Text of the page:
The Commission on Accreditation in Physical Therapy Education emphasizes the development of critical thinking
skills in physical therapy students. Although educators assess knowledge and skills, they do not directly measure the development of critical thinking
skills. A student's learning style may affect his or her critical thinking
ability. The purpose of this study was to monitor the acquisition of critical thinking
skills in entry-level Doctor of Physical Therapy (DPT) students as they progress through the curriculum and to examine the relationship between learning styles
and the acquisition of critical thinking
The study sample consisted of 61 students in a DPT program located in the northeast United States.
A repeated measures design was used to study student outcomes on critical thinking
across the curriculum over a 2–1/2-year period. Students completed an online version of the Health Science Reasoning Test (HSRT) and the Kolb Learning Style Inventory, version 4 (KLSI) at the beginning of their program. The students completed the HSRT 3 additional times: at the end of their first academic year, at the end of their second summer semester after their first full-time clinical experience, and again at the time of graduation at the completion of the student portion of their program.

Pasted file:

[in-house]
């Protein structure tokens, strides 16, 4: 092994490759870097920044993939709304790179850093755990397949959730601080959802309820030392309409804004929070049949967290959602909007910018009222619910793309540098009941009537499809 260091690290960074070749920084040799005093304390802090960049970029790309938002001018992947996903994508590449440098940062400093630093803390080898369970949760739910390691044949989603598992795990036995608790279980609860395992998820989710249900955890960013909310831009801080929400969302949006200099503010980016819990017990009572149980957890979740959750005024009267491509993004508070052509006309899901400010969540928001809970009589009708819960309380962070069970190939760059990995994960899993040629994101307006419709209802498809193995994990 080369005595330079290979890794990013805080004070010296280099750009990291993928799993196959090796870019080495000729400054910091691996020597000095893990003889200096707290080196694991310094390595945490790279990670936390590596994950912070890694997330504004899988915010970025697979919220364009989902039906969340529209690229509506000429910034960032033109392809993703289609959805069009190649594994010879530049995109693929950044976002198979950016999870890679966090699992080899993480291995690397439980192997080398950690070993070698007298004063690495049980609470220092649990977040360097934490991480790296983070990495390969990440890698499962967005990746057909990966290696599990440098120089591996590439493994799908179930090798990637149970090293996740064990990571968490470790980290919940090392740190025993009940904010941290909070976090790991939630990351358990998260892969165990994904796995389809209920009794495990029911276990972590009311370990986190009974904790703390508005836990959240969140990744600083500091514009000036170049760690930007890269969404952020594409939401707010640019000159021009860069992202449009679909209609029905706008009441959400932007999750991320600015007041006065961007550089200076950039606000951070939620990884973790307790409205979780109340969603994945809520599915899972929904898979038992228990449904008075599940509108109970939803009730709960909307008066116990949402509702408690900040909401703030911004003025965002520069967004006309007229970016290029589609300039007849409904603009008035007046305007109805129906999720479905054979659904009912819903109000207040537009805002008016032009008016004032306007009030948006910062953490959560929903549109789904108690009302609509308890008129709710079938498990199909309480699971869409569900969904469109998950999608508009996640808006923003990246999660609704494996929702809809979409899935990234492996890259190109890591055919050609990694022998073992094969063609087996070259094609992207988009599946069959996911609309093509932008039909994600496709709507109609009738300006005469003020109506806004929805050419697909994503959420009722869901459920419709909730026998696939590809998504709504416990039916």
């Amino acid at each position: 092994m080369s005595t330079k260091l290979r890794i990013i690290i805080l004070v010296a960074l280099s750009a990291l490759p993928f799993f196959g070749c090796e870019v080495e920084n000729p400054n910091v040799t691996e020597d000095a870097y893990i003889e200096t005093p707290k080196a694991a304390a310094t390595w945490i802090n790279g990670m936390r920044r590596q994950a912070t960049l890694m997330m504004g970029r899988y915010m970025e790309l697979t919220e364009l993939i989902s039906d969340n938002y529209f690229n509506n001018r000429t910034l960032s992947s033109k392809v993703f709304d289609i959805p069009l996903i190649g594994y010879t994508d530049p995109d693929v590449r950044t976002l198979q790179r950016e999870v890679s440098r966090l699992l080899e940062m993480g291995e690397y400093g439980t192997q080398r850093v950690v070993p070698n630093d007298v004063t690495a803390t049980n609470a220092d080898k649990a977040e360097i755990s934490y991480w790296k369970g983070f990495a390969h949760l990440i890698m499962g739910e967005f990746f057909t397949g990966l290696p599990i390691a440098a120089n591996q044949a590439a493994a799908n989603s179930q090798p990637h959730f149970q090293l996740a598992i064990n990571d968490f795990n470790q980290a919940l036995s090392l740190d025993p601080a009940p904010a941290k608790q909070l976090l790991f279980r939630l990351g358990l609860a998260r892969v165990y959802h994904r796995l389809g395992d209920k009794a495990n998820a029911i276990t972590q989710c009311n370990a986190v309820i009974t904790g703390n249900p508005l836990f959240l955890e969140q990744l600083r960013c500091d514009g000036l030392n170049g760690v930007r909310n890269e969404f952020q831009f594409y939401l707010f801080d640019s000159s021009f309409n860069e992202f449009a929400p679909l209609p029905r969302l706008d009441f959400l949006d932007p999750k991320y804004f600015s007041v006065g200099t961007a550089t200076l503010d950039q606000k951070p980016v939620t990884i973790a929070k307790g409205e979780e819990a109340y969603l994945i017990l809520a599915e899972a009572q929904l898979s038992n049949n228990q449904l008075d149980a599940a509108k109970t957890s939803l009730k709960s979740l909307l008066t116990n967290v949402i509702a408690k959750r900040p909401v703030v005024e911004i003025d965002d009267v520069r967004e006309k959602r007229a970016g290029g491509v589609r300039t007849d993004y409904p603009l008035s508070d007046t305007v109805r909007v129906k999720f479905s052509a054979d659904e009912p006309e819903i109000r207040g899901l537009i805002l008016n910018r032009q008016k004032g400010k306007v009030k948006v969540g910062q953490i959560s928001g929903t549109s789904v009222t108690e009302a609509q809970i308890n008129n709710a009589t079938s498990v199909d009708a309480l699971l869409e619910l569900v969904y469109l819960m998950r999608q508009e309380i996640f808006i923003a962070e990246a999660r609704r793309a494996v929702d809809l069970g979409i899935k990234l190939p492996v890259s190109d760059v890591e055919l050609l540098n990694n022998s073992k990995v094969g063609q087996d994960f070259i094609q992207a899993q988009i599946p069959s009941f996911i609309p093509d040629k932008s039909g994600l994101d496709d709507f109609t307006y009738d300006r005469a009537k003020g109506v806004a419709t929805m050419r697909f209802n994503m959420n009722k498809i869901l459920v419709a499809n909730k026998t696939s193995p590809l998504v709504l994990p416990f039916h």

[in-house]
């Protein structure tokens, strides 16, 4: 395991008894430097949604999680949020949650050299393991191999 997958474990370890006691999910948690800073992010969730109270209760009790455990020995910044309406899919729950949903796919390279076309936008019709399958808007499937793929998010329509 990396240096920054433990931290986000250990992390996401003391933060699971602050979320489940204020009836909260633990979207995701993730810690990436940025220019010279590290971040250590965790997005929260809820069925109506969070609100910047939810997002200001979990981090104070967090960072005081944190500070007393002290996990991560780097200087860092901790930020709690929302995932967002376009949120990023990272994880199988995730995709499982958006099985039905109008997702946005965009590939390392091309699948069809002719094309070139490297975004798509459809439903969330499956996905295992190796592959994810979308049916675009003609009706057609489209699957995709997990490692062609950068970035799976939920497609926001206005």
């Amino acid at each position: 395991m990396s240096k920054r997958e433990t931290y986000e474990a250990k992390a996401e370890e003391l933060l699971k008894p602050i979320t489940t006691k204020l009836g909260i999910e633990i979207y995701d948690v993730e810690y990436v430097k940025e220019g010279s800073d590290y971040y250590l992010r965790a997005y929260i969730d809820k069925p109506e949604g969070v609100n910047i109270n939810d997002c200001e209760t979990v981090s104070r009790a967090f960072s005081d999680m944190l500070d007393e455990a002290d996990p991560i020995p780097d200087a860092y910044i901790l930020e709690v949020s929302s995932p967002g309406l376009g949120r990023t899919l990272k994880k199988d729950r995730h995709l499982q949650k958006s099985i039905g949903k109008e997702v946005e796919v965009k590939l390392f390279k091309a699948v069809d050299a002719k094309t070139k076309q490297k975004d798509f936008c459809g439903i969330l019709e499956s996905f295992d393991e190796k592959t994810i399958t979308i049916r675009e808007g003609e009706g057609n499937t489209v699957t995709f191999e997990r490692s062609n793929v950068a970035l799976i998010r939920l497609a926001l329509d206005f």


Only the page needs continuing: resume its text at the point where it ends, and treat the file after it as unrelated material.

Results of the repeated-measures analysis of variance (ANOVA) on the composite overall scores on the HSRT indicated a statistically significant increase in composite scores between times 1 and 4. There was also a statistically significant increase in subscale scores in the area of deduction and inference between times 1 and 4. Students’ learning styles
were distributed over 7 of 9 learning styles
on the Kolb Learning Style Inventory. There was a statistically significant but weak correlation between the learning modes of abstract conceptualization and the combination of abstract conceptualization and concrete experience.
Discussion and Conclusion.
The HSRT detected statistically significant changes in students’ critical thinking
skills over the course of the curriculum that appear to be “clinically” important. Based on normative data, the students started at the lower end of a strong HSRT composite score and improved to the upper end of the strong range. Three of the 5 subscales on the HSRT showed a ceiling effect. The correlation between HSRT scores and abstract conceptualization was significant but weak and warrants further study.
Students in a DPT program showed an increase in critical thinking skills at the completion of their program. Learning modes had a significant but weak relationship to critical thinking skills. Various components of the curriculum may be related to these gains. The students in this cohort exhibited a variety of learning styles and had no one predominant style.